A malfunctioning damper diverted heat to the top level of a two-tier observation unit where a mentally ill, homeless veteran inmate died in a cell that was at least 100 degrees last month, the head of New York City’s jails system told lawmakers Thursday.
Acting Department of Correction Commissioner Mark Cranston, testifying before the City Council’s committee on fire and criminal justice, said outside consultants found that a gauge on the lower level, which was calling for the heat, failed to register the high temperature on the upper level.
Fan belts on the roof of the Rikers Island unit where 56-year-old former Marine Jerome Murdough was found dead were also “faulty,” Cranston said.
“My condolences go out to the Murdough family,” he said. “I think it’s a terrible situation and I can’t imagine what they’re going through.”
Cranston testified at a previously scheduled budget hearing where lawmakers pressed DOC officials about rising overtime costs, increasing levels of violence and a growing mentally ill inmate population that now comprises about 40 percent of the roughly 12,000 inmates who make up the nation’s second-largest jail system.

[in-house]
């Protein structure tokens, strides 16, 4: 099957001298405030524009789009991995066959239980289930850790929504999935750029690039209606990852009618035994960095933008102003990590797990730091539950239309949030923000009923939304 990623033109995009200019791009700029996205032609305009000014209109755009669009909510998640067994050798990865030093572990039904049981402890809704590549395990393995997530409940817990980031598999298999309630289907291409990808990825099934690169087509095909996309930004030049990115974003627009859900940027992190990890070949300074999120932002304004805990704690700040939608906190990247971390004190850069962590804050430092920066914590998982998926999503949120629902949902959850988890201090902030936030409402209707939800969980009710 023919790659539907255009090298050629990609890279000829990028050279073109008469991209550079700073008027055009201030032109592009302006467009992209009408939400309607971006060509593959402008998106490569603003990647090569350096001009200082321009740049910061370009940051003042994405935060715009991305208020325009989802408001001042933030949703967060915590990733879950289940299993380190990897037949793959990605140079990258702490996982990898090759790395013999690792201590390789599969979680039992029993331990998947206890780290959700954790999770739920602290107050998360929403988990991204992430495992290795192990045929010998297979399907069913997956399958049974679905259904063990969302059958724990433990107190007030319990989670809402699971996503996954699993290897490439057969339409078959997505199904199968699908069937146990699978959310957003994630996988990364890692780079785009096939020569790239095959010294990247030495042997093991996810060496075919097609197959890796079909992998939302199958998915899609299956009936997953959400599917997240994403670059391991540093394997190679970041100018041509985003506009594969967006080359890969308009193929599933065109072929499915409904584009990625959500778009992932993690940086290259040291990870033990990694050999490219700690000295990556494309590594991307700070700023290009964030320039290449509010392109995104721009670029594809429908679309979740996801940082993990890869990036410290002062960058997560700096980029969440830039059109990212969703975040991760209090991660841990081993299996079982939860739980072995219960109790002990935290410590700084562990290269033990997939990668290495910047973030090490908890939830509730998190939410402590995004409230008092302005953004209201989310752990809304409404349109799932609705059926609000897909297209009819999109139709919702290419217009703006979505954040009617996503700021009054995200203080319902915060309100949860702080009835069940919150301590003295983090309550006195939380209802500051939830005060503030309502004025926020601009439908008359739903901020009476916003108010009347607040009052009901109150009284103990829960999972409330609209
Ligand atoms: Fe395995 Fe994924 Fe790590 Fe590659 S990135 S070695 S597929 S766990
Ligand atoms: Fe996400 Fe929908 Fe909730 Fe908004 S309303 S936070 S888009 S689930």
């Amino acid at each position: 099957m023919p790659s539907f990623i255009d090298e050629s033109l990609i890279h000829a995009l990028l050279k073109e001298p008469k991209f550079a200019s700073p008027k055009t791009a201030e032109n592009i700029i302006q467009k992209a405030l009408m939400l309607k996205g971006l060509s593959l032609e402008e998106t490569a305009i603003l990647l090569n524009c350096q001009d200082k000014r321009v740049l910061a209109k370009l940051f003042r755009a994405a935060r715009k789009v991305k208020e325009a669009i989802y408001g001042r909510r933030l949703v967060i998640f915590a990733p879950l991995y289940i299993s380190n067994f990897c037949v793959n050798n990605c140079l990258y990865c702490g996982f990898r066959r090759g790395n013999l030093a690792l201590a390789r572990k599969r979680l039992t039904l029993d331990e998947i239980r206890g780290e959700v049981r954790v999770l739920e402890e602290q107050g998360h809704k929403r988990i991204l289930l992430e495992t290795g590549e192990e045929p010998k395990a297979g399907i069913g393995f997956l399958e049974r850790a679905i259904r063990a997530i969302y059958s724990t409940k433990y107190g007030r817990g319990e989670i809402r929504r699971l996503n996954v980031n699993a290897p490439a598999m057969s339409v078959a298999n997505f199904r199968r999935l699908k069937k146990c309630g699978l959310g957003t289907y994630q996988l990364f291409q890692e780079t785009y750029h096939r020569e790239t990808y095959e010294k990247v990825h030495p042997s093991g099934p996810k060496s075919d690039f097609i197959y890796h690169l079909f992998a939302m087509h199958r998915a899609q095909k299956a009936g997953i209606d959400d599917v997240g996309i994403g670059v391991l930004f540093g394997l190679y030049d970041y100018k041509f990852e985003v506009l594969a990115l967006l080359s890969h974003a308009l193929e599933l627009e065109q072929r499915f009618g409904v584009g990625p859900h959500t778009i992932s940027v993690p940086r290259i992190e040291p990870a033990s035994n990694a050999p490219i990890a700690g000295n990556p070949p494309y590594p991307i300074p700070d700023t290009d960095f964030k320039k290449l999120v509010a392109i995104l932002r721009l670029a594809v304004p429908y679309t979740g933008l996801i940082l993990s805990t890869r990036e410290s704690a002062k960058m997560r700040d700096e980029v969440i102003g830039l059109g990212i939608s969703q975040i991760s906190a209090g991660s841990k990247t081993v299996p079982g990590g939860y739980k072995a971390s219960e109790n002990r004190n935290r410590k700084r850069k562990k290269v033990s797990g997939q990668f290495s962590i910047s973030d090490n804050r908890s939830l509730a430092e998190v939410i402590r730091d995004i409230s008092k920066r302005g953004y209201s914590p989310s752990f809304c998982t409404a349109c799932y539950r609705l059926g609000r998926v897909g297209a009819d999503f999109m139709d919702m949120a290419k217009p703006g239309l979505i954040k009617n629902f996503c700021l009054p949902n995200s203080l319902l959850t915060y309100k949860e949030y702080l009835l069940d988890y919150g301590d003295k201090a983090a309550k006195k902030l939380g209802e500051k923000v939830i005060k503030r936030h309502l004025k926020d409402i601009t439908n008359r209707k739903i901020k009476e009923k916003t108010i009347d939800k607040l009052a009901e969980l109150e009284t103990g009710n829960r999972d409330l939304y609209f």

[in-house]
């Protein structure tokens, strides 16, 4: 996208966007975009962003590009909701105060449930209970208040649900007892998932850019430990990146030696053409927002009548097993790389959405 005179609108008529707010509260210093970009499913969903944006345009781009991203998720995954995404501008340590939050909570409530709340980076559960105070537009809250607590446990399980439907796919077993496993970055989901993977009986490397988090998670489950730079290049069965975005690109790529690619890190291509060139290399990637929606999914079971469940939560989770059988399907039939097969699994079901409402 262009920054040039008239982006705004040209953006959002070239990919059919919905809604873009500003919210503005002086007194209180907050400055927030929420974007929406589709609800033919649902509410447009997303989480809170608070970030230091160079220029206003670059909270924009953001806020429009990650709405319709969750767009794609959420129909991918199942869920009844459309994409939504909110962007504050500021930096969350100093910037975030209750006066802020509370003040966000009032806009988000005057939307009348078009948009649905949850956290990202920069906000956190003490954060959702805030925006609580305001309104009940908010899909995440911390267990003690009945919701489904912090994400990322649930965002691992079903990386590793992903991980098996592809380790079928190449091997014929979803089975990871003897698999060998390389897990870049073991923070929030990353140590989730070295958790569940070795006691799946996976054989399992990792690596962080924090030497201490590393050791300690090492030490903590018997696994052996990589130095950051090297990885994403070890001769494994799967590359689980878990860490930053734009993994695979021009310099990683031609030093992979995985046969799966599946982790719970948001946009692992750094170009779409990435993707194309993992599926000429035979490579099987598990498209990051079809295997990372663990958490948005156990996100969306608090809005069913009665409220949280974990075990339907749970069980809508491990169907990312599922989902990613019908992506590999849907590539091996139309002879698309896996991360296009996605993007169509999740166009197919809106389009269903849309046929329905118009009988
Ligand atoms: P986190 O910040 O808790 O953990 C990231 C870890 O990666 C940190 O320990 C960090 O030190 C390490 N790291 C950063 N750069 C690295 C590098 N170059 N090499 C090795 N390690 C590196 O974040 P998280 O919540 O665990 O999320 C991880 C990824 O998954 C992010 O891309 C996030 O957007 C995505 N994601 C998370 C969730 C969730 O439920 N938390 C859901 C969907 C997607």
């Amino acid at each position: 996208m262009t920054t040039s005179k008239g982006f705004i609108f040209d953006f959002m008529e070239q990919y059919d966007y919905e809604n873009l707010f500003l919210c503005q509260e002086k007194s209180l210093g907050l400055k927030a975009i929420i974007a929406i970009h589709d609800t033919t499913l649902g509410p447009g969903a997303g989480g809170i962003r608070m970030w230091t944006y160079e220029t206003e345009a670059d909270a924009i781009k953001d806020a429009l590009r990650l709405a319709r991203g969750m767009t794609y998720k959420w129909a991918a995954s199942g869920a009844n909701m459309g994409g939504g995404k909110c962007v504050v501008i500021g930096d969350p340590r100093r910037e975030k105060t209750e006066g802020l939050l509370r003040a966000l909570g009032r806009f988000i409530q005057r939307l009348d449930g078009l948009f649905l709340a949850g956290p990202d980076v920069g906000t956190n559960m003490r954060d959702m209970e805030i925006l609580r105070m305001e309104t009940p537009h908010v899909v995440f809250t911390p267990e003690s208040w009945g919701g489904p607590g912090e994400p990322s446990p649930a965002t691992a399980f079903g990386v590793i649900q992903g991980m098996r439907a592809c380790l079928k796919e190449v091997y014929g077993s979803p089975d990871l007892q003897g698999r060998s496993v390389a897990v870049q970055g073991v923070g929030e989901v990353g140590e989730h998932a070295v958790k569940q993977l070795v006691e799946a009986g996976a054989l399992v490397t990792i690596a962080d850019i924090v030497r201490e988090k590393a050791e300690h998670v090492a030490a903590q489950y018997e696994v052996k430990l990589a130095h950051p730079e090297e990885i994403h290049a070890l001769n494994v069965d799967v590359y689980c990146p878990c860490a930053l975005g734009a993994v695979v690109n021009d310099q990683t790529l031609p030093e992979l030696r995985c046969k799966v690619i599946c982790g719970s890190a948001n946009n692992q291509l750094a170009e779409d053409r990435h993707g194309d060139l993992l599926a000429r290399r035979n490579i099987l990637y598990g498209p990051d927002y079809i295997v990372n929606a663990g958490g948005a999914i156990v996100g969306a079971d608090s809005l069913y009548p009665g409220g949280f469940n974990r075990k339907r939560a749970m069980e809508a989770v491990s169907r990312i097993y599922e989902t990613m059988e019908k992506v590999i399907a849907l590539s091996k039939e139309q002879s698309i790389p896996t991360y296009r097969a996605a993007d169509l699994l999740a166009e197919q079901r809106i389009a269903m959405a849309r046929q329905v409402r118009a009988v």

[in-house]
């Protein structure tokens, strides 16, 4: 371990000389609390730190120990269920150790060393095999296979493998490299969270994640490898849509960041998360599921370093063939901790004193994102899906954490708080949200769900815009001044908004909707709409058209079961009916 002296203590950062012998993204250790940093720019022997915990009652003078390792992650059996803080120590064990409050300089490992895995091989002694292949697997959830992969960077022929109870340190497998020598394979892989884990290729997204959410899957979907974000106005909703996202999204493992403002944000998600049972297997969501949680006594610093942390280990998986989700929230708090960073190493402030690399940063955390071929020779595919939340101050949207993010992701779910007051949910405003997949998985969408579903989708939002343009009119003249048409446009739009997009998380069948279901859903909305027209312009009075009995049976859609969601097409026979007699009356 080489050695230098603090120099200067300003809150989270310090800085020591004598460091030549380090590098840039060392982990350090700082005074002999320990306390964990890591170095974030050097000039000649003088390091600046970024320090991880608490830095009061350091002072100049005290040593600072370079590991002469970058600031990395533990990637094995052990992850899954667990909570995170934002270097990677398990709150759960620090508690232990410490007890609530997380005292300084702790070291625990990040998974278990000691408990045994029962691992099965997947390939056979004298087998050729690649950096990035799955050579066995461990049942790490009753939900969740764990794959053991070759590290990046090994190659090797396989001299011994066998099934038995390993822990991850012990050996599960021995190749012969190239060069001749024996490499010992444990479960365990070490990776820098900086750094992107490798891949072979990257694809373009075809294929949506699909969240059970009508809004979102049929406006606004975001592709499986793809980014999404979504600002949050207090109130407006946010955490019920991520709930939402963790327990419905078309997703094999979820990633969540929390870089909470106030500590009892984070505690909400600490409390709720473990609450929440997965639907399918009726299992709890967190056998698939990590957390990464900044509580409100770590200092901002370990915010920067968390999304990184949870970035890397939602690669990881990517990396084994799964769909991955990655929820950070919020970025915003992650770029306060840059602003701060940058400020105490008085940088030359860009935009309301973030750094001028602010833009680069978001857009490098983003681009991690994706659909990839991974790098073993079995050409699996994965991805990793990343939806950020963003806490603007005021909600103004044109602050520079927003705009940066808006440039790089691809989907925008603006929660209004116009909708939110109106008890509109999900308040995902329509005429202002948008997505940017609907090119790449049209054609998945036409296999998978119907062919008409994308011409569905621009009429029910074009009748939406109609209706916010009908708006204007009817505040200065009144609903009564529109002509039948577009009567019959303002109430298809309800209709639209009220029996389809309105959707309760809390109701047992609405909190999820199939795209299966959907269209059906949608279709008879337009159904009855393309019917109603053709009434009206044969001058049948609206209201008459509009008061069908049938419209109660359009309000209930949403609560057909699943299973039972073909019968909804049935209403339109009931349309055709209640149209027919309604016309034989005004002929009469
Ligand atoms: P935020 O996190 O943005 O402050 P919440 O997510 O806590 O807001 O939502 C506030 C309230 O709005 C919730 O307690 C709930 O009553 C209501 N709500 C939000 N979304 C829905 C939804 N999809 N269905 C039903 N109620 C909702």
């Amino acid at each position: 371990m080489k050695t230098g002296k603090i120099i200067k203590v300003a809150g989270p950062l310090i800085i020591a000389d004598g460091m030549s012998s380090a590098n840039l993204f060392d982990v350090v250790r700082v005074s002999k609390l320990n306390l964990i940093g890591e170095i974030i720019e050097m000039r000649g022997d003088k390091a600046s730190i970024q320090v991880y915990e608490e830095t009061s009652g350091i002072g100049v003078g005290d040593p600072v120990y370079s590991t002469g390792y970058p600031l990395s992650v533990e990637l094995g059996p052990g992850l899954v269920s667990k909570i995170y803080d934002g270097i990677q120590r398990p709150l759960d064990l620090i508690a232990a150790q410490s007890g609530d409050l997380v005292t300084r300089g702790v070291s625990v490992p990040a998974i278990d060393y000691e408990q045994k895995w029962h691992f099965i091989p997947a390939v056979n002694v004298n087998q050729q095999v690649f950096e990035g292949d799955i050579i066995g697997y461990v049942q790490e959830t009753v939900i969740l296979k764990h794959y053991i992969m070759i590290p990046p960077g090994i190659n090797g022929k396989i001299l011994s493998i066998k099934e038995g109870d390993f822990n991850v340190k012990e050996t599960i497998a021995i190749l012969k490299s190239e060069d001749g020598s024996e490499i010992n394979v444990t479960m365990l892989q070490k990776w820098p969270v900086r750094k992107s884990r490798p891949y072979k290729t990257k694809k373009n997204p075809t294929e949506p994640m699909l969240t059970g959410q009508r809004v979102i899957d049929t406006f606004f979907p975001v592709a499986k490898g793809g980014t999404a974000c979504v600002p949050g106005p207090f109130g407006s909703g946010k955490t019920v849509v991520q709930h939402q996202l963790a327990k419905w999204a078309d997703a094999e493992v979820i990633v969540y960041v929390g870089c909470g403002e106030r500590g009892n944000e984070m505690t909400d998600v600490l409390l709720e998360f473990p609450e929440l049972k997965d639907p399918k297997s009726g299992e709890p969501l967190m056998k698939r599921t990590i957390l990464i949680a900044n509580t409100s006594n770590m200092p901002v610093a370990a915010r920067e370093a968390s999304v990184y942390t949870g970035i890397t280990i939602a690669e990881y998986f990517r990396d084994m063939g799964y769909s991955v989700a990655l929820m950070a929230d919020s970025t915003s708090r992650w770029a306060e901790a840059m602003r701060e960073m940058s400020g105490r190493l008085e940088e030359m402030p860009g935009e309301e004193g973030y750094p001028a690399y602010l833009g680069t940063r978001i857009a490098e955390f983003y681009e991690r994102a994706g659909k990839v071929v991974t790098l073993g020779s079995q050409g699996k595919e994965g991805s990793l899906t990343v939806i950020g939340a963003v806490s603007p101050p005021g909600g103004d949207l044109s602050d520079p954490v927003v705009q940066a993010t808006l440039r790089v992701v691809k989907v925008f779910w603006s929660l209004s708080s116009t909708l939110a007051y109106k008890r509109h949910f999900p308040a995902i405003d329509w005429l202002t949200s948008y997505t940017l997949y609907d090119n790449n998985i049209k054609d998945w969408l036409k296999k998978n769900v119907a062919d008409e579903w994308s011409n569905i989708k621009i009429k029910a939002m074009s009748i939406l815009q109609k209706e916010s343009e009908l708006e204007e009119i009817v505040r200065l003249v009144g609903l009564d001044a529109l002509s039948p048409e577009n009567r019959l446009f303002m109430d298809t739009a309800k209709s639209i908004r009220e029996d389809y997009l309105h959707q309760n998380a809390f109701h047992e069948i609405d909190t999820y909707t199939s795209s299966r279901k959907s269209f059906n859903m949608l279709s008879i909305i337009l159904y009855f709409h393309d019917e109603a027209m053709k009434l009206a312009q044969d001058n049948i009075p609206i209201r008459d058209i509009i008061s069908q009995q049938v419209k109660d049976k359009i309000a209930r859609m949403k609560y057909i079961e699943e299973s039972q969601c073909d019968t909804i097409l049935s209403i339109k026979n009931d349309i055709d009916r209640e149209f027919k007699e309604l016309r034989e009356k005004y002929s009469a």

Councilwoman Elizabeth Crowley, the committee’s chair, cited the AP’s report on Murdough’s death, detailing how he was arrested Feb. 7 on a misdemeanor trespassing charge for sleeping in an enclosed stairwell on the roof of a Harlem public housing building and was sent to Rikers Island after being unable to make $2,500 bail.
“I don’t believe he should have ever wound up on Rikers Island,” she said of Murdough, who was discovered dead in the early hours of Feb. 15. “I think our city did a great disservice to him and I think our city does this to hundreds of people if not thousands.”
The correction officer assigned to patrol the unit where Murdough was housed — who was supposed to check on the inmates every half hour after they were locked in their cells at night — was suspended for 20 days and could face further punishment after the investigation is completed, Cranston said.
Murdough was left unchecked “no more than four hours,” he said.